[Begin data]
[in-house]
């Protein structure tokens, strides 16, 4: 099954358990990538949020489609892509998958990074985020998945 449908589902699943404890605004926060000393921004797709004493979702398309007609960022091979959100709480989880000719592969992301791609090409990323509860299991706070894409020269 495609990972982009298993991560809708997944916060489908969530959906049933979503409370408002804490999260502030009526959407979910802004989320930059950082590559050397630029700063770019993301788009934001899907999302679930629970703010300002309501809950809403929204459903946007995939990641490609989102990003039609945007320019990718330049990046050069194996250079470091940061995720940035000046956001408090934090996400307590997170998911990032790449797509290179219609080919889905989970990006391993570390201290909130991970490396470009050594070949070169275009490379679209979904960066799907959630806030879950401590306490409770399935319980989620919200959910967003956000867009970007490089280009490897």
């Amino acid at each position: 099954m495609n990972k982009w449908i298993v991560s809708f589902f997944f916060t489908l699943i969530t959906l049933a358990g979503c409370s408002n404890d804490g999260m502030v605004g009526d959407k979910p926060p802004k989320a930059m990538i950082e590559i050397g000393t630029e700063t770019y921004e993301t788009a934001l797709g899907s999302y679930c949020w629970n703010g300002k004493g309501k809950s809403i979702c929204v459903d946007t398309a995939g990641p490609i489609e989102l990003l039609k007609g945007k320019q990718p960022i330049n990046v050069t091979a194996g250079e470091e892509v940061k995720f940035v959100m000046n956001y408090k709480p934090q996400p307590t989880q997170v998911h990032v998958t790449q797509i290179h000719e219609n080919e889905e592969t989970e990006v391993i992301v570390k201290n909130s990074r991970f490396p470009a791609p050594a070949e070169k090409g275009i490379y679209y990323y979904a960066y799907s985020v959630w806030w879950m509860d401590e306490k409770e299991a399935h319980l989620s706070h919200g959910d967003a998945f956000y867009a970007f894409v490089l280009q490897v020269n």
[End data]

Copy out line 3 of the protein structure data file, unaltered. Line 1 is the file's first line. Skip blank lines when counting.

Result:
């Amino acid at each position: 099954m495609n990972k982009w449908i298993v991560s809708f589902f997944f916060t489908l699943i969530t959906l049933a358990g979503c409370s408002n404890d804490g999260m502030v605004g009526d959407k979910p926060p802004k989320a930059m990538i950082e590559i050397g000393t630029e700063t770019y921004e993301t788009a934001l797709g899907s999302y679930c949020w629970n703010g300002k004493g309501k809950s809403i979702c929204v459903d946007t398309a995939g990641p490609i489609e989102l990003l039609k007609g945007k320019q990718p960022i330049n990046v050069t091979a194996g250079e470091e892509v940061k995720f940035v959100m000046n956001y408090k709480p934090q996400p307590t989880q997170v998911h990032v998958t790449q797509i290179h000719e219609n080919e889905e592969t989970e990006v391993i992301v570390k201290n909130s990074r991970f490396p470009a791609p050594a070949e070169k090409g275009i490379y679209y990323y979904a960066y799907s985020v959630w806030w879950m509860d401590e306490k409770e299991a399935h319980l989620s706070h919200g959910d967003a998945f956000y867009a970007f894409v490089l280009q490897v020269n």